UNIONDALE, N.Y. — A Las Vegas-based casino and resort giant wants to bring gambling and a multi-billion dollar entertainment complex to the undeveloped area around Nassau Coliseum.
There have been other doomed ventures on the site, but some are giving this one good odds.
Las Vegas Sands, one of the biggest names in gaming, has big plans for the Nassau Hub to transform 72 acres around the Coliseum.
“Hotel rooms, of tourism attractions, of things that the local community can participate in, can have access to, whether that’s restaurants,” said Sands Senior VP Ron Reese.
The company entered into an agreement with the site’s developer to lease the county-owned land and applied for one of three downstate New York gaming licenses to build a casino and hospitality destination.
Former Gov. David Paterson is on the team pitching the proposal.
“Tax revenues and the quality of life goes up, and of course the entertainment choices are expanded exponentially,” said Paterson, now a senior VP at Sands.
After years of doomed proposals – the Lighthouse Project deemed too big – this one has greater odds of winning approval in part because the $4 billion investment would be funded privately.
“Big is good, busy is good. That means more revenue, more money, more oppotunity, more growth,” said Sam Dickerson, a Uniondale businessman.
Opponents are already calling it the wrong fit, wedged between colleges.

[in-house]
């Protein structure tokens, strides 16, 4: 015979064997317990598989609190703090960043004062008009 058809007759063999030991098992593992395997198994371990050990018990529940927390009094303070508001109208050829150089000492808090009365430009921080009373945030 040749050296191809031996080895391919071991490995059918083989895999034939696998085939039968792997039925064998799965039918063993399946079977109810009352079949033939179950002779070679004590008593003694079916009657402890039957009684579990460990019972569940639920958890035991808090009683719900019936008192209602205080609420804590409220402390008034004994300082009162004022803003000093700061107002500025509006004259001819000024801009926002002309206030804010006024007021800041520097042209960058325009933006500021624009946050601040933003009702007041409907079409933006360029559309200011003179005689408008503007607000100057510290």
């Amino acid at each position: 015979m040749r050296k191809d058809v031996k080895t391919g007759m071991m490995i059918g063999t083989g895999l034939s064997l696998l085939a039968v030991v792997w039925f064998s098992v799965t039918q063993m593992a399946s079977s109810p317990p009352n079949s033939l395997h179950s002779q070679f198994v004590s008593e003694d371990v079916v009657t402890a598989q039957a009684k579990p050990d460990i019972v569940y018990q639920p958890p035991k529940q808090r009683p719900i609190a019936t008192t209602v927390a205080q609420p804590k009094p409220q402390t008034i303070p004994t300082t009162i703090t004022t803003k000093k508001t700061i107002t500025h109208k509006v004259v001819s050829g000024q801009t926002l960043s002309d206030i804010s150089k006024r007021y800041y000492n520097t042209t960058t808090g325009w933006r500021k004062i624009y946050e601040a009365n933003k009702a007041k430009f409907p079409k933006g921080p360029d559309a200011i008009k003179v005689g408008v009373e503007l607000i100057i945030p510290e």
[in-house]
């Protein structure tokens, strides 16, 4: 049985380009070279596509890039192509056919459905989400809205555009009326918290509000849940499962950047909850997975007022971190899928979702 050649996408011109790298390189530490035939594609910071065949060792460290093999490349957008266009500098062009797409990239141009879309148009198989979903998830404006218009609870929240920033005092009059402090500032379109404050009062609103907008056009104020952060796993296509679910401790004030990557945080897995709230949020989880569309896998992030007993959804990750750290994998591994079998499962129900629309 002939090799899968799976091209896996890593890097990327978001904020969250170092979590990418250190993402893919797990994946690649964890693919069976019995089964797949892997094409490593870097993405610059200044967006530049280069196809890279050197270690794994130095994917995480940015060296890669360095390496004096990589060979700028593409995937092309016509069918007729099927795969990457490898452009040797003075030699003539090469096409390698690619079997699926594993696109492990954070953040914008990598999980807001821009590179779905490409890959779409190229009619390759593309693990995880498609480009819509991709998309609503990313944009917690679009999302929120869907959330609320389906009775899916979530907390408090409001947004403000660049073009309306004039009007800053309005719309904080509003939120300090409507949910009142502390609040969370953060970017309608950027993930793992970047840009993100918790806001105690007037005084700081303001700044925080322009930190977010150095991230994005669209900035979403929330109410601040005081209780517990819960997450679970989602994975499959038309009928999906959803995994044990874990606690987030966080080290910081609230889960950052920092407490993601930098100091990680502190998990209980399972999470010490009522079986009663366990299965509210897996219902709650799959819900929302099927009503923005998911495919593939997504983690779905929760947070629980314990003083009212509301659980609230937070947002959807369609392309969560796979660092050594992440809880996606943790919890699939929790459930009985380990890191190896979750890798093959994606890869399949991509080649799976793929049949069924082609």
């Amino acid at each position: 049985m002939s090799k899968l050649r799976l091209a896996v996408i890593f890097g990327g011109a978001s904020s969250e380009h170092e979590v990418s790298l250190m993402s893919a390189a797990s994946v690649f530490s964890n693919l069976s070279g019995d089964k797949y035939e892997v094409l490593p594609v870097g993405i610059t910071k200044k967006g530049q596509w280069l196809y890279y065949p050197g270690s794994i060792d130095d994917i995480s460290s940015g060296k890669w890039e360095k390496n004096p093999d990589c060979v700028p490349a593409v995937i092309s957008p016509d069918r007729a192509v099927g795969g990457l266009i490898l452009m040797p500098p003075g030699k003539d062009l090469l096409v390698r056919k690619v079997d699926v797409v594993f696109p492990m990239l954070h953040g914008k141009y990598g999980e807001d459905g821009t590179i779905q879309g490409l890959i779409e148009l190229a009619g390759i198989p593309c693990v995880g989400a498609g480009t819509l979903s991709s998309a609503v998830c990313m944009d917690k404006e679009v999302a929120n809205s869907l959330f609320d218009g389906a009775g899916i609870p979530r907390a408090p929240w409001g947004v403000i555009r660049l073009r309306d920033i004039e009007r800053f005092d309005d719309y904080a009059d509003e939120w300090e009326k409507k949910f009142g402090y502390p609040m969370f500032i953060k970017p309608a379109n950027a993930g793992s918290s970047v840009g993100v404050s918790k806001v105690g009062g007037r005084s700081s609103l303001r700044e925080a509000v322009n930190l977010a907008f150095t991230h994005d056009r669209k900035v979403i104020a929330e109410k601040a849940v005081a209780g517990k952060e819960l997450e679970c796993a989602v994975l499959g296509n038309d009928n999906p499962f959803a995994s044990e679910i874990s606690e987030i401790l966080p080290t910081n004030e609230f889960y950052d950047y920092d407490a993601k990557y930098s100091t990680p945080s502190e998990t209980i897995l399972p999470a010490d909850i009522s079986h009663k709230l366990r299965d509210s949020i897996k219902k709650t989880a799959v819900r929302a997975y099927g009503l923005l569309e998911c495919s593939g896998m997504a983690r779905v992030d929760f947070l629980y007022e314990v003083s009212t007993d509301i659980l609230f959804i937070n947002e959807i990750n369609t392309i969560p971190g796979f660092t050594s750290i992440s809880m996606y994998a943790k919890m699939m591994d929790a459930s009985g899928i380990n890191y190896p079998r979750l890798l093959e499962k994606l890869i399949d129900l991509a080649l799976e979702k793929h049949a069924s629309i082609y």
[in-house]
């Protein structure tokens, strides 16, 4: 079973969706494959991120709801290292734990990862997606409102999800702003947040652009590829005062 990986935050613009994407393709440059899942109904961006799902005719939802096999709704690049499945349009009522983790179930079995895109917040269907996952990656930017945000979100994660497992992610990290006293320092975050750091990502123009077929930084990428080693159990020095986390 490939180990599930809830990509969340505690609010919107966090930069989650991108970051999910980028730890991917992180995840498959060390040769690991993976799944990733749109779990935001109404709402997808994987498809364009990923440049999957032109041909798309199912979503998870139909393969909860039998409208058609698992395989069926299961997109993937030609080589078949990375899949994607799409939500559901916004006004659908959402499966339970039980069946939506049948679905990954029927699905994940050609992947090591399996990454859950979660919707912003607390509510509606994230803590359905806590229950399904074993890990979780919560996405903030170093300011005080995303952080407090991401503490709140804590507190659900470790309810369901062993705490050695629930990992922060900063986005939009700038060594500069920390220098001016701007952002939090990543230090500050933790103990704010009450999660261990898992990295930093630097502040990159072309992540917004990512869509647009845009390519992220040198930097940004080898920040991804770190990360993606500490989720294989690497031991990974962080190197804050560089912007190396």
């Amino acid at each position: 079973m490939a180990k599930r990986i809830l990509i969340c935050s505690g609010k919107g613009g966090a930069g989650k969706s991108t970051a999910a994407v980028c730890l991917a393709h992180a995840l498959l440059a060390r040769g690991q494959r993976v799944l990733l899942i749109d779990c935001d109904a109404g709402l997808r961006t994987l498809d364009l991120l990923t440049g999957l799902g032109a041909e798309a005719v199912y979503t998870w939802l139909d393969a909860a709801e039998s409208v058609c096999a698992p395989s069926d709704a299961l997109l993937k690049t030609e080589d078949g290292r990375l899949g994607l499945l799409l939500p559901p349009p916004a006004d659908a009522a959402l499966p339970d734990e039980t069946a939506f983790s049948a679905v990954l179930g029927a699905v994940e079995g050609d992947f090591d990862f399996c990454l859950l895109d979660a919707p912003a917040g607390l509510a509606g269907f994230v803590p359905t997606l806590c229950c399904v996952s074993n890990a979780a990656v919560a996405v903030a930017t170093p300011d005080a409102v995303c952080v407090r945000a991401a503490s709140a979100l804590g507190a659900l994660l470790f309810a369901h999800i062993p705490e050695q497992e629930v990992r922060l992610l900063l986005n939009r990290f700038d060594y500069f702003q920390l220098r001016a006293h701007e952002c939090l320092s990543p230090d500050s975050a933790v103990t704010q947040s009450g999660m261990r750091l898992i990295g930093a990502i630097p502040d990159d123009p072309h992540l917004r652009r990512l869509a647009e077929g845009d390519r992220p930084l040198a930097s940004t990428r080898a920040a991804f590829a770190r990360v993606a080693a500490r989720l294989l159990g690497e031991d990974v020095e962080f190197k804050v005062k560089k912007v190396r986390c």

“Casinos in the long run don’t tend to really be good for our community. It brings in a lot of crime,” said Nostrand Gardens Civic Association President Pearl Jacobs.
“Obviously, eventually lower taxes for people who live here, and it will create not only jobs, but careers,” said Paterson.
The company has not decided if the project will proceed without a casino license, but vowed to work with the community. There was no decision on the fate of the Coliseum, but the plan includes a music venue.
Nassau County Executive Bruce Blakeman said he has an open mind about an exciting and interesting proposal, but community buy-in is essential.
“It had to be something that was first-class and exciting and primarily an entertainment center and hospitality play rather than just a casino,” said Blakeman. “Architecturally pleasing, preferably spectacular, and that there was open space.”
One thing is certain, Blakeman said. The valuable property in the heart of Nassau County will not remain vacant.